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    Topic review

    Psychoneuroendocrineimmunology (PNEI)

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    Psychoneuroendocrineimmunology (PNEI) brings together knowledge acquired since the 1930s from endocrinology, immunology, neuroscience, and psychology. With PNEI, a model of research and interpretation of health and disease is emerging, which sees the human body as a structured and interconnected unit, where the psychological and biological systems are mutually coordinated. In the PNEI view, many factors could influence mental health, with the endocrine system involved in mediating the effects of environmental stress on mental health and inflammation in the onset and course of psychiatric disorders as a result of individual and collective conditions and behaviors.  PNEI paradigm configures the possibilities of going beyond the historical and philosophical contrast between mind and body, as well as the scientific antithesis of the twentieth century, between medicine and psychology, overcoming their respective reductionism, which assigns the body to the first and the psyche to the second.   

    1. Historical background 


    Traditionally, two ideas hindered the conceptualization of neuroendocrine-immune relations. The first: the brain is an organ in itself, it is an exception, and it is not an organ like any other. In traditional physiological thinking, the brain was conceived as mainly inaccessible to the immune system. The brain is an immunologically privileged place, protected by the blood-brain barrier: this dogma, which still echoes here and there in medical congresses and some university departments, has been affected by the experiments of Hugo Besedovsky in the early 1980s and then demolished by research in the 1990s and then knocked down by the discovery of the cerebral lymphatic system in 2015.

    The second conceptual obstacle can be summarized as follows: the immune system is made up of mobile and iridescent cells. How is a relationship between a highly differentiated static system and a mobile one, in perennial cellular maturation possible? The research was responsible for demonstrating first, that the immune system while being mobile and changing follows precise patterns of activation and control, and therefore it can be defined as a system and not a set of automatic and parcelled reactions; secondly, the central nervous system, although morphologically well structured, is not static; indeed, it is incredibly dynamic not only in functional but also morphological terms, as the manual you are reading extensively demonstrates.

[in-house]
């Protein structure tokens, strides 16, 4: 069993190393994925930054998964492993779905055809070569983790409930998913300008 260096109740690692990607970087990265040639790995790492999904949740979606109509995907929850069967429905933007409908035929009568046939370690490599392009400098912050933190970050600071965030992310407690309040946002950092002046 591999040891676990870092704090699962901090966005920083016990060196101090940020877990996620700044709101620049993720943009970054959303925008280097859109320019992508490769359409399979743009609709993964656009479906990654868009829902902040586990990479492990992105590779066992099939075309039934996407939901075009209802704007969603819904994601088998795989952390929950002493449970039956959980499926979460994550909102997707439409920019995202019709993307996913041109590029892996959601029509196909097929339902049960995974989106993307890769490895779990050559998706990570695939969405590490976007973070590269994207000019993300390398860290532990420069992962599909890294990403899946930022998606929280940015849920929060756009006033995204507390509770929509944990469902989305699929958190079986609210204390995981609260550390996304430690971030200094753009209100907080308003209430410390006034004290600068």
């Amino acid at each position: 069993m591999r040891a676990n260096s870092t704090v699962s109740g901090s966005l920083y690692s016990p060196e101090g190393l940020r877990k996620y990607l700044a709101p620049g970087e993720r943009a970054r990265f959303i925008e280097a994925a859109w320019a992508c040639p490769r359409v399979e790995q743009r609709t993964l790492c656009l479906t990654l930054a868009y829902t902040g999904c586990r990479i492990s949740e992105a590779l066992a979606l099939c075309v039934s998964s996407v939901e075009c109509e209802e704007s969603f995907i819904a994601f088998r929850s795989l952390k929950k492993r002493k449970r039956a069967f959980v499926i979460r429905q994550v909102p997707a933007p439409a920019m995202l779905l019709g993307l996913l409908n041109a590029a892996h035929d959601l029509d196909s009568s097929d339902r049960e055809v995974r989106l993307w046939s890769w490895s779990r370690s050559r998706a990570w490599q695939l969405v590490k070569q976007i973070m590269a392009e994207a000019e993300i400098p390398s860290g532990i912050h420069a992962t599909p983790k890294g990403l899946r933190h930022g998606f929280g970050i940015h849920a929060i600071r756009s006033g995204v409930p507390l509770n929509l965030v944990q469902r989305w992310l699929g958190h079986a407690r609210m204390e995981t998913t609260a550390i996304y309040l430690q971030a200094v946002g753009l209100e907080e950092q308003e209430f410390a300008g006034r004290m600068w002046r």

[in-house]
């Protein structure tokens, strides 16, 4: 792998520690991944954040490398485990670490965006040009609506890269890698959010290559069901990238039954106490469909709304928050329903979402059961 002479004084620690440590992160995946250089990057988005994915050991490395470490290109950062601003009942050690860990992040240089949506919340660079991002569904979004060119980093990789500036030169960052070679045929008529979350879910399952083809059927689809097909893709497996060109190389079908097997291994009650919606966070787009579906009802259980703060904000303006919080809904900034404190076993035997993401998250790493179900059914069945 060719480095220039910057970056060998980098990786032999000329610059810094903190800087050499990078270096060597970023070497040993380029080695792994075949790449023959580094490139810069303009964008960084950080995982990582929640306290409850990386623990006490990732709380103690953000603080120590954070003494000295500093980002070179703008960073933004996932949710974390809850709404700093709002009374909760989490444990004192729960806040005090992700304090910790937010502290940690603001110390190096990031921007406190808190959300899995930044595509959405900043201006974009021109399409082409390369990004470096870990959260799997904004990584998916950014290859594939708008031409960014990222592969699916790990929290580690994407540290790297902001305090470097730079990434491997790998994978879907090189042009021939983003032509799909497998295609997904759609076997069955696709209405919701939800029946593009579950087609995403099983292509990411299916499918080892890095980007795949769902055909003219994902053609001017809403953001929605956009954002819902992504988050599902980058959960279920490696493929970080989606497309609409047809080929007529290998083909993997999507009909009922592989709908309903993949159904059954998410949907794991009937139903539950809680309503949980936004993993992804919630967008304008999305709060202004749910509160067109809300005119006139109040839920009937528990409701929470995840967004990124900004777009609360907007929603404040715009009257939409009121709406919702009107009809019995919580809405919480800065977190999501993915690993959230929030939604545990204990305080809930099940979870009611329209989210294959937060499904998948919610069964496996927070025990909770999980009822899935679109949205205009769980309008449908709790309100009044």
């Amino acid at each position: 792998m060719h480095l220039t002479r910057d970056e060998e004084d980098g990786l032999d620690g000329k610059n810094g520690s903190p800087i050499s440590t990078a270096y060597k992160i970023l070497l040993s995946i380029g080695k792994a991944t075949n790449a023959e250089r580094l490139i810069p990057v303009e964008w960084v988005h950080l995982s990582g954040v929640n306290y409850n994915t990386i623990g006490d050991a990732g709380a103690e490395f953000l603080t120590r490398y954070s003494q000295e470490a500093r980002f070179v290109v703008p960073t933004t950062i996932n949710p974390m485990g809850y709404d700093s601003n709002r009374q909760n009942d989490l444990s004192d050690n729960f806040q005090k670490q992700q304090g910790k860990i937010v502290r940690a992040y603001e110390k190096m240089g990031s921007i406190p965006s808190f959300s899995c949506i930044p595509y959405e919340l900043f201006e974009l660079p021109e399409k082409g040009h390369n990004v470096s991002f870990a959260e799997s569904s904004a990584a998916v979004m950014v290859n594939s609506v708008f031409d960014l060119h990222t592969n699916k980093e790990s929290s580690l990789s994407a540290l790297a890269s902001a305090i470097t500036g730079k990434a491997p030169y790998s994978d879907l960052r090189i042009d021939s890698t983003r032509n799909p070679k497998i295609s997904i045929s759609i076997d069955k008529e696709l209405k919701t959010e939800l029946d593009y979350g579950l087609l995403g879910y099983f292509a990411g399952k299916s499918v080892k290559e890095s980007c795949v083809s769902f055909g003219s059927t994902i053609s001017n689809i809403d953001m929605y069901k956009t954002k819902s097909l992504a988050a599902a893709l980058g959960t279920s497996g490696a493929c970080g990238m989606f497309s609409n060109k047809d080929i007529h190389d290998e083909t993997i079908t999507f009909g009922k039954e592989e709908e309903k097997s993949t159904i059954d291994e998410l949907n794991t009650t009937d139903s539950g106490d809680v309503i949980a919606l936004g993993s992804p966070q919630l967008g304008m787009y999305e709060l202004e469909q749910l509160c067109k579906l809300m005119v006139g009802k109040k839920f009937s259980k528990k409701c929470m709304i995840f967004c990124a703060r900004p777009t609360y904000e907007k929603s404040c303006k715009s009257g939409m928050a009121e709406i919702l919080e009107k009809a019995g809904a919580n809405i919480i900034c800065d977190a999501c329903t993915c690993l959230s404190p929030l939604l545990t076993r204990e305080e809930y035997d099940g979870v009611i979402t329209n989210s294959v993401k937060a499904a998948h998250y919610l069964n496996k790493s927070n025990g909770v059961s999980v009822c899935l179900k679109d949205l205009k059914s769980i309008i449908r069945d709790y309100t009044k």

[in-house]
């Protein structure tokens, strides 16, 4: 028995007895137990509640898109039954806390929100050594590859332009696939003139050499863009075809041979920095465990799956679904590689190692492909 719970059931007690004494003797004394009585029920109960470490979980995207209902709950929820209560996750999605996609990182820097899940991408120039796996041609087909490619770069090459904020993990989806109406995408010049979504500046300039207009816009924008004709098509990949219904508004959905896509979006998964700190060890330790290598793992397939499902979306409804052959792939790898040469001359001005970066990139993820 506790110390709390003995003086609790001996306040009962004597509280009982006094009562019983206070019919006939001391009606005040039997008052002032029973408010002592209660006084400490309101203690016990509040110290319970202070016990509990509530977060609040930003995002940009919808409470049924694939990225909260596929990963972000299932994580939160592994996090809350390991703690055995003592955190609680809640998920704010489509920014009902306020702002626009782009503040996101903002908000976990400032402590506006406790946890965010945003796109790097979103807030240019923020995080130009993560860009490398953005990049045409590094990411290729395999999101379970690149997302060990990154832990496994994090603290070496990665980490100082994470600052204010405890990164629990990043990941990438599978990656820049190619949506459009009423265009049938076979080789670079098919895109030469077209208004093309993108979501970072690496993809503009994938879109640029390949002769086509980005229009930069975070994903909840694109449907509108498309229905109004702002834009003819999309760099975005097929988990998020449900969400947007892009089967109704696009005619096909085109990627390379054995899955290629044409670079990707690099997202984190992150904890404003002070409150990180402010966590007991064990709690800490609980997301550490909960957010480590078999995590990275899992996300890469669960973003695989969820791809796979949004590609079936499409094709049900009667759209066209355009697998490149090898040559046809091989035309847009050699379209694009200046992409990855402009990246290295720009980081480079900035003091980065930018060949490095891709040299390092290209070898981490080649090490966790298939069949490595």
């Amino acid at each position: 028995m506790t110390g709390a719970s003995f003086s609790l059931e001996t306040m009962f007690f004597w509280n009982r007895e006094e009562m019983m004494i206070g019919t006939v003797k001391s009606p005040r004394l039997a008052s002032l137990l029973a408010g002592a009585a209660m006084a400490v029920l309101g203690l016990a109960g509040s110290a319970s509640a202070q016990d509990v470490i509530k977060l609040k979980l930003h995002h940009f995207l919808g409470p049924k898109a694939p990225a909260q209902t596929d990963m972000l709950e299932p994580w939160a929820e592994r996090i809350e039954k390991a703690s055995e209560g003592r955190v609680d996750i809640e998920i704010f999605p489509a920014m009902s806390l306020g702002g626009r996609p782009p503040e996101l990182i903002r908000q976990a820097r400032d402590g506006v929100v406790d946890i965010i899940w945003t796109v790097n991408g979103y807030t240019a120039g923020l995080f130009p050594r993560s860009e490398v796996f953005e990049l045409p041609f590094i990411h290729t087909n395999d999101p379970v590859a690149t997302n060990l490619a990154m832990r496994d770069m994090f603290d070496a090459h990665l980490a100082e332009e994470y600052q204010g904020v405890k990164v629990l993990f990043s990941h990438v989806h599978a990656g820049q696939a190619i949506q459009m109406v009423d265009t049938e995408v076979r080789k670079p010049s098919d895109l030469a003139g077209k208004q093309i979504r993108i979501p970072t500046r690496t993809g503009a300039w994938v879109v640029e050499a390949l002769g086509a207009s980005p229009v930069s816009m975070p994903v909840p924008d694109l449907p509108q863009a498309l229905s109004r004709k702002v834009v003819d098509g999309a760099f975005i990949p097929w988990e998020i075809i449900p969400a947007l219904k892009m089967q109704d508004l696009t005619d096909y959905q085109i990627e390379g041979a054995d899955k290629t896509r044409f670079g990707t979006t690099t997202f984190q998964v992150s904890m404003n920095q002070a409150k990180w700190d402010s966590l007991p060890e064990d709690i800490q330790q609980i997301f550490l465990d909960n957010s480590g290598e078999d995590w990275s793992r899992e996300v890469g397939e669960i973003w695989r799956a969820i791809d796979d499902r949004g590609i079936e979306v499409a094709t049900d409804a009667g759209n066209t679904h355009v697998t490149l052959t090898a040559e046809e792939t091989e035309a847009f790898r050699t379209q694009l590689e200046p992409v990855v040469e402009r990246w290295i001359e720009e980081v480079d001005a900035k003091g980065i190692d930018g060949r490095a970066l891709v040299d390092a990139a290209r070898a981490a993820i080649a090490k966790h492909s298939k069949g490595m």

But these prejudices of the dualist and reductionist paradigm have not prevented scientists, curious and oriented by other ideas, to look for the experimental evidence of the connections between the great systems of physiological regulation.

    The box marks the main stages of these discoveries covering the last 40 years, of which we will now see the salient points and characters.

    1975-1986. Systems interface. The first tests:

    • Ader and Cohen demonstrate behavioral immunosuppression in the experimental animal.
    • Besedovsky shows the stimulation of the hypothalamus by immune substances.
    • Study of the circumventricular organs without a blood-brain barrier.
    • The study of pineal and melatonin begins.
    • Felten and Bulloch demonstrate that immune cells and noradrenergic fibers are closely intertwined in the lymphoid organs.
    • Blalock shows that immune cells (lymphocytes) produce pituitary hormones.
    • Demonstration that IL-1 activates the hypothalamic-pituitary-adrenal (HPA) axis.

    1987-1995. The paths of communication:

    • In addition to HPA, it is shown that the products of the immune system influence other neuroendocrine axes.
    • Neuropeptides produced by peripheral nerve fibers (substance P, CGRP, VIP) are identified. A relevant neuroimmunitary relationship is well identified, one that connects the nerve fiber (which releases CRH) to mast cells (neurogenic inflammation).
    • It turns out that cytokines influence physiological functions, such as sleep, hunger, fatigue, and thermoregulation.
    • The humoral and nervous connection routes are identified.